Analysis of identified gaps in Australia's terrorism insurance environment

Paula Jarzabkowski, Elisabeth Krull

Research output: Other contribution


Since ARPC’s establishment in 2003, the global terrorism environment has continued to evolve. In particular, there has been an increased risk of low-sophistication attacks carried out by lone actors using knives, firearms, and motor vehicles. The experience of relatively unsophisticated attacks overseas has highlighted gaps in insurance cover, such as where business interruption losses have occurred despite the absence of physical damage to property. At the same time, the risk of sophisticated attacks causing catastrophic damage remains unchanged. In 2020, ARPC partnered with University of Queensland Business School to investigate the extent of insurance coverage for losses attributable to acts of terrorism in Australia and potential insurance coverage gaps. This report outlines the impact of six terrorism-based scenarios on the three pillars of Australian society: People, Property and Economic Performance. The scenarios were developed and analysed to identify and illustrate insurance gaps and coverage within the Terrorism Insurance Act 2003 (TI Act 2003) 1 , and its associated Regulations, including broader impacts on market operation and coverage under public schemes of terrorist attacks. All scenarios refer to a Declared Terrorism Incident (DTI), meaning an incident which the Treasurer is satisfied was a terrorist attack after conferring with the Attorney General, and which is declared to be a DTI by the ARPC Minister. While terrorism-related risks are widely covered in Australia, potential insurance gaps and inconsistencies could be identified for each pillar. The overall findings indicate that some types of losses from terrorism are not covered by existing arrangements or are covered imperfectly or inconsistently. At a high-level, these gaps include: Physical property damage caused by cyber terrorism; Business interruption insurance uptake by SMEs; Compulsory Third Party (CTP) motor insurance schemes; Inconsistencies in Workers’ Compensation schemes; Inconsistencies in Victims of Crime schemes; Coverage of State and Commonwealth assets. The purpose of this report, in identifying and presenting these existing gaps, is to inform future discussions on insurance coverage, such as what risks should be covered, and by whom within the commercial or public sector. The report concludes with some recommendations that might inform these future discussions.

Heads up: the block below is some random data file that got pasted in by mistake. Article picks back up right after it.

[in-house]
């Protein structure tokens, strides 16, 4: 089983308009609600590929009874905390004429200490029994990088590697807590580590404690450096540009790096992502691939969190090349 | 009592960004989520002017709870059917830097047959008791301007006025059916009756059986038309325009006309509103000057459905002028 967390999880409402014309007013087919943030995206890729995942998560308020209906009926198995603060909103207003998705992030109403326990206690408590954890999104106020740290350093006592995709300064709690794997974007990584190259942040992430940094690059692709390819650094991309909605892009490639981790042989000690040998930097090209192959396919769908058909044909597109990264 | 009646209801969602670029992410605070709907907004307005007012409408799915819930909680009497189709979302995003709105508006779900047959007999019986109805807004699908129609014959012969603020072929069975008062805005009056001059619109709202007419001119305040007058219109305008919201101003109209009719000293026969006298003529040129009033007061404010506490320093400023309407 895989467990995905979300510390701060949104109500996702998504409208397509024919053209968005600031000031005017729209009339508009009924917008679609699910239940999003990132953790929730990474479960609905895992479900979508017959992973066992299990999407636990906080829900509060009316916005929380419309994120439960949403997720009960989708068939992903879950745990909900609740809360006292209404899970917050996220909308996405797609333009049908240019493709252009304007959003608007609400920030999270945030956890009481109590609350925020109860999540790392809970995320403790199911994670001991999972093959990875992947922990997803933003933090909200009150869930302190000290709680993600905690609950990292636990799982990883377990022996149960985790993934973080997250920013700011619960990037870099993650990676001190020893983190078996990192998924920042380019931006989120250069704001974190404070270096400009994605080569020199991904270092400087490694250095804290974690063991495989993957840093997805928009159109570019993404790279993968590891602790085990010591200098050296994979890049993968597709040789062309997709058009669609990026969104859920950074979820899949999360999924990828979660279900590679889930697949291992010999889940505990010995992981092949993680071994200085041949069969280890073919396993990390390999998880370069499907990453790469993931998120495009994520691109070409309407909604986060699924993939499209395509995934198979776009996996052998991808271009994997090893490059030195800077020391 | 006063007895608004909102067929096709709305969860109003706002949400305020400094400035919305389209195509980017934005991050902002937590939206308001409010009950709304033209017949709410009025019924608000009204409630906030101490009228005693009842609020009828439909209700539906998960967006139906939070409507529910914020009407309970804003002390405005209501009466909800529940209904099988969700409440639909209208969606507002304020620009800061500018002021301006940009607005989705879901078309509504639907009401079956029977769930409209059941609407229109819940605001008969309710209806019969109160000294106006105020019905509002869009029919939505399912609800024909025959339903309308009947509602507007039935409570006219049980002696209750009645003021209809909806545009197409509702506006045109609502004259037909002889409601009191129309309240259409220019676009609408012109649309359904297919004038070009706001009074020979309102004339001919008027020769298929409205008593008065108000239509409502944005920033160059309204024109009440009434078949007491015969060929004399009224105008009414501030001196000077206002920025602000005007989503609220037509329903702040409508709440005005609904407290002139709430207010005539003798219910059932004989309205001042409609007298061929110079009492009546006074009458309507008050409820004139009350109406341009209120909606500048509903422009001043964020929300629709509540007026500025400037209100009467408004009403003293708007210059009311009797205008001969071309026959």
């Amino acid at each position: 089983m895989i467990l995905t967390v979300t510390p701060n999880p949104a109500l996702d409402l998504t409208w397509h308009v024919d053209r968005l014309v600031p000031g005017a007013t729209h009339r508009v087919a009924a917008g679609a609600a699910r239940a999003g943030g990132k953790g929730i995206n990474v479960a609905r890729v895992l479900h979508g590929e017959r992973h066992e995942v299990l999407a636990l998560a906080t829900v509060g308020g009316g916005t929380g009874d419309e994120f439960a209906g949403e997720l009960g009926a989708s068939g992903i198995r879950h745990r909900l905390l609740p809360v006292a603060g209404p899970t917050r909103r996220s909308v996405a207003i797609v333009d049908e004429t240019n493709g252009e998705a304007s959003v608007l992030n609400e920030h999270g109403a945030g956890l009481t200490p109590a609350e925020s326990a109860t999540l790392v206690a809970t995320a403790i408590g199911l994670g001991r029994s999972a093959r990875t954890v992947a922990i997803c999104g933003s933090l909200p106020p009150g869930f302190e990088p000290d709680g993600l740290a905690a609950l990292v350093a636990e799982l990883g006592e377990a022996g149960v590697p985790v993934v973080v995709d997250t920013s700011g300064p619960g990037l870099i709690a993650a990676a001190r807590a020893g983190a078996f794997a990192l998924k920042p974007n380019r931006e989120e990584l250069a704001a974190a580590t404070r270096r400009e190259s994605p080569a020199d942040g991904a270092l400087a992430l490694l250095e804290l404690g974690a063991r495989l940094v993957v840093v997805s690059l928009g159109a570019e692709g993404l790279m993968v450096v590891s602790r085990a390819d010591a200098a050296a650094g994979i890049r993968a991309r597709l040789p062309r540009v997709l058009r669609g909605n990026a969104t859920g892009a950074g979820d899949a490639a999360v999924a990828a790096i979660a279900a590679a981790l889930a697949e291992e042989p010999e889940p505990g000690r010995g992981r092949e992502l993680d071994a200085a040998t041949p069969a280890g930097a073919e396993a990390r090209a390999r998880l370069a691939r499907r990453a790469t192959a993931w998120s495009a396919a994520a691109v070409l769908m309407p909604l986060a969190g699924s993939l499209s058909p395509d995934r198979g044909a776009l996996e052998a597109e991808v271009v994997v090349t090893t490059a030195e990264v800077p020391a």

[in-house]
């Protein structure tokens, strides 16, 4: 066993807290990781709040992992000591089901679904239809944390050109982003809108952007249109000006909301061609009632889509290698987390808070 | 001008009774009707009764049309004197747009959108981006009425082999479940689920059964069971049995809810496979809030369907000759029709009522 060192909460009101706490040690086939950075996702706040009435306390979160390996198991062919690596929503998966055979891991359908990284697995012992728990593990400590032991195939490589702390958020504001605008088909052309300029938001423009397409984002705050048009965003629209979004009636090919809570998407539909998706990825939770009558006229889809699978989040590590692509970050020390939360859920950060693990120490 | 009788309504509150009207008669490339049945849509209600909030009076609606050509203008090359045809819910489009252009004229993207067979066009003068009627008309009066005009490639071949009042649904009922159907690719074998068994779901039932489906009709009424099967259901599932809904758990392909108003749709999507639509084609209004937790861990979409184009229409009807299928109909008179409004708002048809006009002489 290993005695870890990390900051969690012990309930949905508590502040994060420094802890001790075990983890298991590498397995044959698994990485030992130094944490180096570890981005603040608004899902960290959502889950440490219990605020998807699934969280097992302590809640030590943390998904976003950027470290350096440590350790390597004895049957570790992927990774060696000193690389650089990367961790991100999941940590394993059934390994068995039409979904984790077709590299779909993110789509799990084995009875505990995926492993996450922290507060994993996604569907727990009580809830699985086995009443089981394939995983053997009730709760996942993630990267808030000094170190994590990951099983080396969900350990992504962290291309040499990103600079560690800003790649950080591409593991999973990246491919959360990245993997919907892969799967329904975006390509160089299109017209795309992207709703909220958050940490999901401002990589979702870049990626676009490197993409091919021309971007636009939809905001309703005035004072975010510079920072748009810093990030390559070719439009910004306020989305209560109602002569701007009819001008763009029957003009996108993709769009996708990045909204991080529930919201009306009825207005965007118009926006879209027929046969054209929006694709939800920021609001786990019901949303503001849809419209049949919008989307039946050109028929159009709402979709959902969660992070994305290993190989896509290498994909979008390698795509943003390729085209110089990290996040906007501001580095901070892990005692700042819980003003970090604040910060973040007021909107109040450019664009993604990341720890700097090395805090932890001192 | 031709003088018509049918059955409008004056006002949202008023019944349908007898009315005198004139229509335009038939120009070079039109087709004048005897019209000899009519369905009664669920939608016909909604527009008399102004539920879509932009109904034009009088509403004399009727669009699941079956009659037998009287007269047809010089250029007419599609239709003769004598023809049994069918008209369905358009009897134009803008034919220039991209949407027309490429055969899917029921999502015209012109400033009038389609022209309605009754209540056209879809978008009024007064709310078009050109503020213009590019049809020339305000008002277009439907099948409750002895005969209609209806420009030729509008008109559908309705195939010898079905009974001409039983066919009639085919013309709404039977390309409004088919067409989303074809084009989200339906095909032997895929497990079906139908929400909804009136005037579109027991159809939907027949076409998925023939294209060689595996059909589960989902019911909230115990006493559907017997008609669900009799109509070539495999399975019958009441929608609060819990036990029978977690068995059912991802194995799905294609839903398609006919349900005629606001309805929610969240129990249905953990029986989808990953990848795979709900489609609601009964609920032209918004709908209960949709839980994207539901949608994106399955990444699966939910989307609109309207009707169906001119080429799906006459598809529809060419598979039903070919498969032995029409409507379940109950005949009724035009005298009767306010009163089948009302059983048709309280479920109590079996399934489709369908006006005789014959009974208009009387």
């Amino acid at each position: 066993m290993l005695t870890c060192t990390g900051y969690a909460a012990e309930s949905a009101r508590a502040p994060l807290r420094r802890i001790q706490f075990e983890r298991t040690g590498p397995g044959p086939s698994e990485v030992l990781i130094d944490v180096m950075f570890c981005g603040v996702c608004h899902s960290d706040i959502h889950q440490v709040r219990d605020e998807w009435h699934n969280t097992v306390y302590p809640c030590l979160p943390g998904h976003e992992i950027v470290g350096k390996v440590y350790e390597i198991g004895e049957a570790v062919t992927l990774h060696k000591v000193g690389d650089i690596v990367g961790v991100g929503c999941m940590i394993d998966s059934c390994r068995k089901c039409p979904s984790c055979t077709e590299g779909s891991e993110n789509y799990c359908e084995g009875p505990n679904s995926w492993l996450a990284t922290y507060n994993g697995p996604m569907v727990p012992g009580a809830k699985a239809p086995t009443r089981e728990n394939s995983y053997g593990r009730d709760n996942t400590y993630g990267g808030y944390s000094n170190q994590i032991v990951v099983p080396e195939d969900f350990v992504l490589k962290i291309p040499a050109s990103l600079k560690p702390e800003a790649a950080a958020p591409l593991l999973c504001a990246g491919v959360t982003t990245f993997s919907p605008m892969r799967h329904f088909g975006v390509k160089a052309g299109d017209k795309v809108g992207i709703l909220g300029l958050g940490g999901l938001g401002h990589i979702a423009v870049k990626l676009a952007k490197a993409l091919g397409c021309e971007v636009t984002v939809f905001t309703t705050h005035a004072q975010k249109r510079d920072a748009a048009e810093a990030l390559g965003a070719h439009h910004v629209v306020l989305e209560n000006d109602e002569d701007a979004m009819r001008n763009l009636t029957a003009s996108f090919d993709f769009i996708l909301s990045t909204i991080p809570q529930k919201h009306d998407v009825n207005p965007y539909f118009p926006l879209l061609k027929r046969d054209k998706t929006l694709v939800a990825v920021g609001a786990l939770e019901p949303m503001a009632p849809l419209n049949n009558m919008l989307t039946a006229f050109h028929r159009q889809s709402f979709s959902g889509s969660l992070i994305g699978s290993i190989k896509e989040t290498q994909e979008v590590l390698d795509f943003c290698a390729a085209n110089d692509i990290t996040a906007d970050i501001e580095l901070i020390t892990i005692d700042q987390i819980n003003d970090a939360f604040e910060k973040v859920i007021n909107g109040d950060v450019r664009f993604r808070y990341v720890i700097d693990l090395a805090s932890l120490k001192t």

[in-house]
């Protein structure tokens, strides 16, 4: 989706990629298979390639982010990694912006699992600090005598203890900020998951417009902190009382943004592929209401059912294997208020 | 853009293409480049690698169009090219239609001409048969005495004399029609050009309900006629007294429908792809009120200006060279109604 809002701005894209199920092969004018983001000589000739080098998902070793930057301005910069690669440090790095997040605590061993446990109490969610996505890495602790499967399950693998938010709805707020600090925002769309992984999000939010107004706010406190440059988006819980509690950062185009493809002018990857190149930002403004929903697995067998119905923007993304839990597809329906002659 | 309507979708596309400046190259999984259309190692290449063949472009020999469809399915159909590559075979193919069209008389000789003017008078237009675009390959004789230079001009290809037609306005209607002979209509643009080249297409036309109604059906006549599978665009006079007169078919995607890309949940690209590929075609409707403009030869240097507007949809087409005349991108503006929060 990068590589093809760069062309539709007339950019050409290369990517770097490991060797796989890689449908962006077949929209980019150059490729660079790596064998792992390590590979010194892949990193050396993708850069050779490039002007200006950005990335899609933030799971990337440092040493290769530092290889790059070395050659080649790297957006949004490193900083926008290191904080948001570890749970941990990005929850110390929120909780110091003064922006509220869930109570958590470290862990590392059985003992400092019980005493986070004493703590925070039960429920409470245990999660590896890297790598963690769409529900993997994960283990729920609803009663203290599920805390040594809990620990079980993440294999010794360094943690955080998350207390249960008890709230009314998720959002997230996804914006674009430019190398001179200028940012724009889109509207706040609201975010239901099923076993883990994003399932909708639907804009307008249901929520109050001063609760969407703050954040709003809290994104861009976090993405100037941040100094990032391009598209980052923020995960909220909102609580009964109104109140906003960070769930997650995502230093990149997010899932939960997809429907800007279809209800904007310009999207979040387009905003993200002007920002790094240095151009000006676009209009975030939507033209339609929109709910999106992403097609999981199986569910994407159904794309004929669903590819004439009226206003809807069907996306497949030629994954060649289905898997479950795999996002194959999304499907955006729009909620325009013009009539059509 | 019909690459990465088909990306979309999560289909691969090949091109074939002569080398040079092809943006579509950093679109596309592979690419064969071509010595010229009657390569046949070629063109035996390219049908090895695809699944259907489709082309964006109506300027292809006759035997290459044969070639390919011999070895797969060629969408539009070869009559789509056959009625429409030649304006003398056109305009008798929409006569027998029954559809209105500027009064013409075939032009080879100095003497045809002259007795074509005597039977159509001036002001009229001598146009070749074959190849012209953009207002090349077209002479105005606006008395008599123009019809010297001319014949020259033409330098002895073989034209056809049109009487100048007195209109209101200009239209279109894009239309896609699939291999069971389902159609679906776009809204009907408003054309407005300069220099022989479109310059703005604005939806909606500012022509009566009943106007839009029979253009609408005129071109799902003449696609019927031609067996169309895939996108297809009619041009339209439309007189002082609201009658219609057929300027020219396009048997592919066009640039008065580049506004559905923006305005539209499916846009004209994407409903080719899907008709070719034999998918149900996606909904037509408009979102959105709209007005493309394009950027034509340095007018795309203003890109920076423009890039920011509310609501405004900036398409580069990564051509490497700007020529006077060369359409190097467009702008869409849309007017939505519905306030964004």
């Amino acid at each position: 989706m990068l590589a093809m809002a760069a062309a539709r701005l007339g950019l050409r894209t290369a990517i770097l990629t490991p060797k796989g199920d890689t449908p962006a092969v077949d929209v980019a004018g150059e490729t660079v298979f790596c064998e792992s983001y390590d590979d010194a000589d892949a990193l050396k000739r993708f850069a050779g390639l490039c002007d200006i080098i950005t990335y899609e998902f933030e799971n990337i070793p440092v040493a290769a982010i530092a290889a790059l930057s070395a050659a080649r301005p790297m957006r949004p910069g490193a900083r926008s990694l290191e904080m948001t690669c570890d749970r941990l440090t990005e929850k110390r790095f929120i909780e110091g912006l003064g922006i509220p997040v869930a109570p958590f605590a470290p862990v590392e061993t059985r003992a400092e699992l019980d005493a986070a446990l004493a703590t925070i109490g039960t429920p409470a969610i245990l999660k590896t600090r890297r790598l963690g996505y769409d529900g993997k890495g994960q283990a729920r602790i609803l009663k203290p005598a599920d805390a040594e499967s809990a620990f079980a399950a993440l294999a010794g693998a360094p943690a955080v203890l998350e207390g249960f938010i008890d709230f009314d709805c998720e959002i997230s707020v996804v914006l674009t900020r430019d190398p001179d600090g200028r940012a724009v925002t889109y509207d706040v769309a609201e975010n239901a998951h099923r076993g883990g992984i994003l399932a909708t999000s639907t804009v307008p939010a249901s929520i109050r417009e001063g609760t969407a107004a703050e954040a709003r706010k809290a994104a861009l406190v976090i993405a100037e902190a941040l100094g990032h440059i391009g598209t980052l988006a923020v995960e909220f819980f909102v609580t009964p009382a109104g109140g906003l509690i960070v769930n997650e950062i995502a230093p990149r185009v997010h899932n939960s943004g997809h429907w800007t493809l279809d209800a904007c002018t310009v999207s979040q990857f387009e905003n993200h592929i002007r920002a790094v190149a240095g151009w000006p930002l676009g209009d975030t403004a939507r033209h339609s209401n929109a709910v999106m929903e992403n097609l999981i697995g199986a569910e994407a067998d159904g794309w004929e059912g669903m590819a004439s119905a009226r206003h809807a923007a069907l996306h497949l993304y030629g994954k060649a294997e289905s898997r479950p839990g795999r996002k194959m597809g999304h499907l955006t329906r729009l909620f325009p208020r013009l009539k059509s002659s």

Original languageEnglish
TypeIndustry report of the Australian Reinsurance Pool Corporation (ARPC)
Media of outputReport
Number of pages42
Publication statusPublished - Dec 2020


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